Helping a Child with ADHD
Many parents these days wonder if a child’s behavior issues are a symptom of ADHD (Attention Deficit Hyperactivity Disorder). But finding out for certain can be a process that takes time and money. As it happens, though, there are good things you can do right now.
Think of it this way: If your child is diagnosed with ADHD, she will likely be prescribed a stimulant like Ritalin and will also be enrolled in a program of behavior training to help her learn new social skills. But you might decide against medication, in which case the behavior training will be the only therapy. Or your child may not be diagnosed with ADHD at all, so you will have to figure out how to manage her behavior on your own without any therapy of any sort. Either way, right now – before you have a firm diagnosis or even if you never get a firm diagnosis – you can create your own program of behavior training for your child and help her become more self-controlled starting today.
The ADHD child has difficulty with impulse-control and delayed gratification. He has trouble with persistence and attention. So these are the areas you can work on in everyday ways. You work on these by setting your child small tasks that are within his abilities and celebrating small successes. You stay ready to help out by providing support when he starts to waver. Small successes add up to new good habits.
So instead of asking your child to help out by setting the table, you ask him first to put a plate at every place. When that is done correctly you smile and ask him if he thinks he can put a fork on the left side of every plate. Then you ask if he can put out the table knives… and so on. You help him to be persistent, to pay attention to what he’s doing, and to control his impulses to play with the silverware by making the tasks small and short and not very hard.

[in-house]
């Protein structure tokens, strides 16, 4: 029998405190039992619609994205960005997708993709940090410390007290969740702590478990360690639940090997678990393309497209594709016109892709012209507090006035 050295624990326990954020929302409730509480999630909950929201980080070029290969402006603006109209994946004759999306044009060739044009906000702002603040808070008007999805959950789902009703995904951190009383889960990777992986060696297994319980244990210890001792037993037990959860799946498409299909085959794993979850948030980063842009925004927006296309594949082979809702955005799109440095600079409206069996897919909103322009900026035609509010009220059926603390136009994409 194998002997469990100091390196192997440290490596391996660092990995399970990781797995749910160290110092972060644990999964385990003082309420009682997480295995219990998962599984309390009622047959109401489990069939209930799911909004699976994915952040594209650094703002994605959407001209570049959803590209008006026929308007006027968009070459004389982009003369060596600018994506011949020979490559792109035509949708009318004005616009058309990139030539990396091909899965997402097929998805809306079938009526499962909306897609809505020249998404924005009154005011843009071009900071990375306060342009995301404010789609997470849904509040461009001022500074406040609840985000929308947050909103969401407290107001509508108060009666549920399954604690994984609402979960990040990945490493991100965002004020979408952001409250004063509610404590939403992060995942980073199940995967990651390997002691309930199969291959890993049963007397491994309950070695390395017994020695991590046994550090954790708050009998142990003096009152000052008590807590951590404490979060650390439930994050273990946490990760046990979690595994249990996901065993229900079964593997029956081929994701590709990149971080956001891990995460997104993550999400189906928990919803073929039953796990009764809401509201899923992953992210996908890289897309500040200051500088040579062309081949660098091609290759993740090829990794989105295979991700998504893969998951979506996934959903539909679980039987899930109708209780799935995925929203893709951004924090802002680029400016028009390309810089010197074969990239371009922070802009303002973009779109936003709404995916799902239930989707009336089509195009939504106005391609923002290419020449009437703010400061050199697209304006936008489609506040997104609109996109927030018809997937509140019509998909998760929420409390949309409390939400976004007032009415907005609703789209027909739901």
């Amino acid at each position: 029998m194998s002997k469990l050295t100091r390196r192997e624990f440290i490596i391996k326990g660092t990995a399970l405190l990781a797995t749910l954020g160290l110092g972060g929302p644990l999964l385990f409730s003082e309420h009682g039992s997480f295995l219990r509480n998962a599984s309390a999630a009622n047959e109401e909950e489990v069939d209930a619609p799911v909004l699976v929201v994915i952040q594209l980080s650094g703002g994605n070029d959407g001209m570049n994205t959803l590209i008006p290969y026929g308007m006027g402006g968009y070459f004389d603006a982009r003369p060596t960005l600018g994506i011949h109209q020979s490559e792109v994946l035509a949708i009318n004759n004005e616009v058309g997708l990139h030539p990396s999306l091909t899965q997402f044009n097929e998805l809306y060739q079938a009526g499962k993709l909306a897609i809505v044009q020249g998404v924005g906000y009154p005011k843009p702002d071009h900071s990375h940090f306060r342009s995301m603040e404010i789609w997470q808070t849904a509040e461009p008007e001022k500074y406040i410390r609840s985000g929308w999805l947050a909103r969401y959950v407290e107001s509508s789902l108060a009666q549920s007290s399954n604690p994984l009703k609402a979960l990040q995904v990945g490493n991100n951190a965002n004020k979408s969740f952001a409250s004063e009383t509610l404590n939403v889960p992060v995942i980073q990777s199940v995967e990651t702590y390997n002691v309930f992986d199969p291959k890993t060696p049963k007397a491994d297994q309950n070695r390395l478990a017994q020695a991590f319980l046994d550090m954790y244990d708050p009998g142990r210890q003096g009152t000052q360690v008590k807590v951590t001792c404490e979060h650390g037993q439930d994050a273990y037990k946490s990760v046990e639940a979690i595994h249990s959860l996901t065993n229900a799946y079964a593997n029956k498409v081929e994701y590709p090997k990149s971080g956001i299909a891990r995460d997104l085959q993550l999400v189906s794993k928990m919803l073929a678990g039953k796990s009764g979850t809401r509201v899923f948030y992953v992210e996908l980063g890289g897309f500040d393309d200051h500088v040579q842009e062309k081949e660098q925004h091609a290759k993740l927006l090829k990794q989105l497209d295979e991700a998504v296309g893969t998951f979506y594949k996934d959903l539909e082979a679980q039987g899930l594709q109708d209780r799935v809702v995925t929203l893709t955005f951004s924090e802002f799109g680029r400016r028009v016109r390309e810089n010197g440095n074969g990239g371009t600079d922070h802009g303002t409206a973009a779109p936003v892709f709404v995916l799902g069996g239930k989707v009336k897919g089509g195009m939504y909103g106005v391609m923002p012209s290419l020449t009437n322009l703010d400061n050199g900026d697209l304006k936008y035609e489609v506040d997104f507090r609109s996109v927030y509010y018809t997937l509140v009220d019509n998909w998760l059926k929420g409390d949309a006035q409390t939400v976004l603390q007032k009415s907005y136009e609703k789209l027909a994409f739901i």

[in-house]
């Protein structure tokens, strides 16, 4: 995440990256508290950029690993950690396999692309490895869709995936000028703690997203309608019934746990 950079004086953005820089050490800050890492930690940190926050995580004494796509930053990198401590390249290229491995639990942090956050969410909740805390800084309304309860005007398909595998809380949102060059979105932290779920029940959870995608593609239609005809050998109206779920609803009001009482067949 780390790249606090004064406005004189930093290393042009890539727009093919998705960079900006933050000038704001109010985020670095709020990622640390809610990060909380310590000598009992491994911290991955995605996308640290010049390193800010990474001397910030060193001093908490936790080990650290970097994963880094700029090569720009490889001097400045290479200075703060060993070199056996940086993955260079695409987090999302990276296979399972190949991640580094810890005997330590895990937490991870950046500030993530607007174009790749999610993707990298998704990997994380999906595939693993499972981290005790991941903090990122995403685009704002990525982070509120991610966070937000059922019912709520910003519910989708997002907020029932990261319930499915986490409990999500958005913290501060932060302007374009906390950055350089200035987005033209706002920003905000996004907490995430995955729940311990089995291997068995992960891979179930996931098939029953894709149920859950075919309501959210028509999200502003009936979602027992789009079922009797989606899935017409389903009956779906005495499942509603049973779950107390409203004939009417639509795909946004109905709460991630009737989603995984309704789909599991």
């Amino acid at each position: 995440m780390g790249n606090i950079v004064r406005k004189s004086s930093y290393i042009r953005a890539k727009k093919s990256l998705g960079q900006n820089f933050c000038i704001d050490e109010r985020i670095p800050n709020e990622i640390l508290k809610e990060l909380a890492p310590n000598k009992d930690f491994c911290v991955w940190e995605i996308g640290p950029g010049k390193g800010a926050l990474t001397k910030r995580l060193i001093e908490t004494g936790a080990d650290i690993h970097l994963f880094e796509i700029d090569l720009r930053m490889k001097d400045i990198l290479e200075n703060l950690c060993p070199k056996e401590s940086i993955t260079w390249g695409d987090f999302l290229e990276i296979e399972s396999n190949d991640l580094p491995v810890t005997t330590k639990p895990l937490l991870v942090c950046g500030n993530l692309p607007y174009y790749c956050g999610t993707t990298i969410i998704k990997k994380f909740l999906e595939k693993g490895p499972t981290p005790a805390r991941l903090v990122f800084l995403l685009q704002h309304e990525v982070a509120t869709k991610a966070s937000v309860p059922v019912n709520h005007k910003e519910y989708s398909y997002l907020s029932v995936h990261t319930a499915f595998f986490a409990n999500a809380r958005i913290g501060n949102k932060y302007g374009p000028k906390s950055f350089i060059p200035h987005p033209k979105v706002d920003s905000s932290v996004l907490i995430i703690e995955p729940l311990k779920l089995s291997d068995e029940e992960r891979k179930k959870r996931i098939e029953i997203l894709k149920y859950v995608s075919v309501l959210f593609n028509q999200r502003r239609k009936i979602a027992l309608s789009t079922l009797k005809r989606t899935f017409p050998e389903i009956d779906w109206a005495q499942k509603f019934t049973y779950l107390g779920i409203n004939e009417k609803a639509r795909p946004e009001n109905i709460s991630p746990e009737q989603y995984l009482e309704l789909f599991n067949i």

When you help him with his homework, or ask him to put away his toys, or suggest that he could feed the cat, you do the same thing: break tasks down into easy pieces that pretty much ensure success.
In social situations, review ahead of time what your child should do, even role-playing the action if you think it’s necessary. So if you’re going to a restaurant for dinner, talk ahead of time about using a quiet voice and staying seated. Ask her what she’d like to bring along to play with while she waits for her food, so she’s not tempted to play with the table settings. At the restaurant, make quiet reminders of the earlier conversation or quietly excuse yourselves for a reminder talk away from the other diners. The idea here is not to punish but to teach… and to make your child’s chances of success almost guaranteed.
This also means that you won’t put your child in social situations where you know he’ll have so much difficulty he can’t be successful. If you know your child can’t manage good behavior at a wedding, then don’t take him. You and he both will be happier if he’s at home with a babysitter.
These simple ways of guiding your child’s behavior will increase his ability to pay attention, to be persistent, to control himself, and to wait his turn. Every child needs these skills, whether she has ADHD or not. So don’t wait for a diagnosis. Start teaching your child now how to be better behaved with simple tasks that guarantee success. Start today.